3. Ivan Sidorenko – 500+ kills
Ivan Mikhailovich Sidorenko was a Red Army officer and a Hero of the Soviet Union, who served during World War II.
He was one of the top Soviet snipers in the war, with five hundred confirmed kills.
He was born on September 12, 1919, in Glinkovsky District, Smolensk Oblast, Soviet Russia, and died on February 19, 1994, in Kizlyar, Republic of Dagestan, Russia.
He was awarded the title Hero of the Soviet Union, the highest military honor in the Soviet Union, for his service.
In 1939, he dropped out of college and was conscripted into the Red Army for training at the Simferopol Military Infantry School in the Crimean Peninsula.
During the war, Sidorenko became assistant commander of the Headquarters of the 1122nd Rifle Regiment, fighting as part of the 1st Baltic Front.
Though he mainly instructed, he occasionally fought in combat and was credited with 500 confirmed kills.
2. Vasilij Kvachantiradze – 500+ kills
Vasilij Shalvovich Kvachantiradze was a top Soviet sniper during World War II.
He was born on January 2, 1907, in the village of Konchkati, Georgia, which was then part of the Russian Empire.
He briefly served in the Red Army from 1932 to 1933 and became a member of the Communist Party of Georgia in 1939.
During World War II, Kvachantiradze served in the Red Army and was credited with at least 215 confirmed kills.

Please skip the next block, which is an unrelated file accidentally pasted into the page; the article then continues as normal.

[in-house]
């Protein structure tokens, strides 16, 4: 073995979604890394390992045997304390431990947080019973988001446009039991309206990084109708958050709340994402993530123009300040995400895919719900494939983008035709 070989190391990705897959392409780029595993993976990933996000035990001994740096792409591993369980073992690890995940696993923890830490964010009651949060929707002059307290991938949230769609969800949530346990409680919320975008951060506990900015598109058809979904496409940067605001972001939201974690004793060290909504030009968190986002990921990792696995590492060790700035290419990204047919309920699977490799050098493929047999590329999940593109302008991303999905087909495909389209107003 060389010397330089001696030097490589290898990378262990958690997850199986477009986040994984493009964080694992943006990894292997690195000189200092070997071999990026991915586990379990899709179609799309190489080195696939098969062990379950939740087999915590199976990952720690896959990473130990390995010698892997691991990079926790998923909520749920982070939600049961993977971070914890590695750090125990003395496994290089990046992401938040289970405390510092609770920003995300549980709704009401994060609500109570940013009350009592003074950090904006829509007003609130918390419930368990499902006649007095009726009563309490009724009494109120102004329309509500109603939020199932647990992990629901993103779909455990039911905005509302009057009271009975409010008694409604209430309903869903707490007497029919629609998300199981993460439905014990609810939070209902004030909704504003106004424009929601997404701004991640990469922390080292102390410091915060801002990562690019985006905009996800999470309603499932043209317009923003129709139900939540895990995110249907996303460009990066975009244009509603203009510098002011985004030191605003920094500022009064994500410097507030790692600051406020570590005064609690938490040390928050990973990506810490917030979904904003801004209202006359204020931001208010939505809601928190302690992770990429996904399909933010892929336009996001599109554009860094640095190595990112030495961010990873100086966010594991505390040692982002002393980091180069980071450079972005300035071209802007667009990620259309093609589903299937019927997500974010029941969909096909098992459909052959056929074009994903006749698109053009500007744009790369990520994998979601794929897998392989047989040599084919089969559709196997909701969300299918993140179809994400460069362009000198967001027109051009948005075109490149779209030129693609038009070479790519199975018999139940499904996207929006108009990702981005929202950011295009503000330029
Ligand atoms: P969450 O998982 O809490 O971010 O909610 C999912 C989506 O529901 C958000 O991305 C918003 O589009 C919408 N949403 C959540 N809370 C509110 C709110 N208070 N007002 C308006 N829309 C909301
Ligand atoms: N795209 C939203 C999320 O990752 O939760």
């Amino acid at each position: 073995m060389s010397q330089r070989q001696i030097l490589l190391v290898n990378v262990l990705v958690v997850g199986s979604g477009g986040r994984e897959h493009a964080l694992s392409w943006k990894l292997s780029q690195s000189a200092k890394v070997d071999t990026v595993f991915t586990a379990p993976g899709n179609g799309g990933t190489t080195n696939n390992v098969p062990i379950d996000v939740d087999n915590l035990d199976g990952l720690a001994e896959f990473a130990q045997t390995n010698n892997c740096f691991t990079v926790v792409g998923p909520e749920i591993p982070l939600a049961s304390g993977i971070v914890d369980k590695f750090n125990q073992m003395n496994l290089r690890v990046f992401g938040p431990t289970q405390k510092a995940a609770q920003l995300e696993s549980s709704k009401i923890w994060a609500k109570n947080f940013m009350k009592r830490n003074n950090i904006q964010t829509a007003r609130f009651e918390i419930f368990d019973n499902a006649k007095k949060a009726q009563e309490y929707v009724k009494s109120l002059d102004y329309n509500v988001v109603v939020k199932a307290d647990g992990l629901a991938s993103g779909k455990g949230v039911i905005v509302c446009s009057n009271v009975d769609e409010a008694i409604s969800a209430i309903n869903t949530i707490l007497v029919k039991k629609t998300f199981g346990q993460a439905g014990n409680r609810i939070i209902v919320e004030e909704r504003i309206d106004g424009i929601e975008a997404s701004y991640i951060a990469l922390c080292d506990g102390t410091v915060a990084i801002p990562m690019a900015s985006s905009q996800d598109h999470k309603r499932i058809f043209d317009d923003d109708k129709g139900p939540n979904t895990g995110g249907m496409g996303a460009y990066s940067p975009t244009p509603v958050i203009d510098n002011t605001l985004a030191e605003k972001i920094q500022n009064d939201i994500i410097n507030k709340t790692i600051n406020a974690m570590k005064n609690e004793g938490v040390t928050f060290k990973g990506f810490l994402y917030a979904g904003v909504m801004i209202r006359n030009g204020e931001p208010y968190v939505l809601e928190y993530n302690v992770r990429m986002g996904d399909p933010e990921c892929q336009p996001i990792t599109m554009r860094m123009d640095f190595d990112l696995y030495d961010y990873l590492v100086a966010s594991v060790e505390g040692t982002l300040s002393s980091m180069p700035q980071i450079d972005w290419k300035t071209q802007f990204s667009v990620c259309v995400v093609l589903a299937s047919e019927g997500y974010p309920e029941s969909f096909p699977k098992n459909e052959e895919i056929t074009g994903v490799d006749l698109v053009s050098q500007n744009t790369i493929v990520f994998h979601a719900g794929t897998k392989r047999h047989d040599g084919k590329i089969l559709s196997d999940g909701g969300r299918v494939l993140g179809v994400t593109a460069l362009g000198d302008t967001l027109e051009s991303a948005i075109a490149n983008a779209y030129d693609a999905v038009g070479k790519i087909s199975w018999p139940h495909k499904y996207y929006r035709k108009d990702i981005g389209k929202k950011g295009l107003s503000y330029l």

He killed 44 enemy soldiers during an attempted breakthrough of German troops around Shumilino and is credited with 215 kills in the period from June to December 1944, which brought the total tally at that time to around 436 enemy soldiers and officers.
He died on February 9, 1950, in Kizlyar, Republic of Dagestan, Russia.
1. Simo Häyhä – 505–542 kills
Simo Häyhä, also known as “The White Death,” was a Finnish sniper who gained notoriety during the Winter War of 1939-1940 between Finland and the Soviet Union.
Häyhä is considered one of the deadliest snipers in history, credited with 505 confirmed kills during the conflict.
He was born on December 17, 1905, in Rautjärvi, Finland (then part of the Russian Empire), and died on April 1, 2002, in Hamina, Finland.
Häyhä served as a sniper in the Finnish Army, specifically in the 6th Company of Infantry Regiment 34.
He used a Finnish-produced M/28-30 rifle, a variant of the Mosin-Nagant, and a Suomi KP/-31 submachine gun.
Häyhä’s exceptional marksmanship and stealth allowed him to inflict significant damage on Soviet forces during the Winter War.
Häyhä is celebrated as a hero in Finland and is considered a symbol of Finnish resistance against Soviet aggression.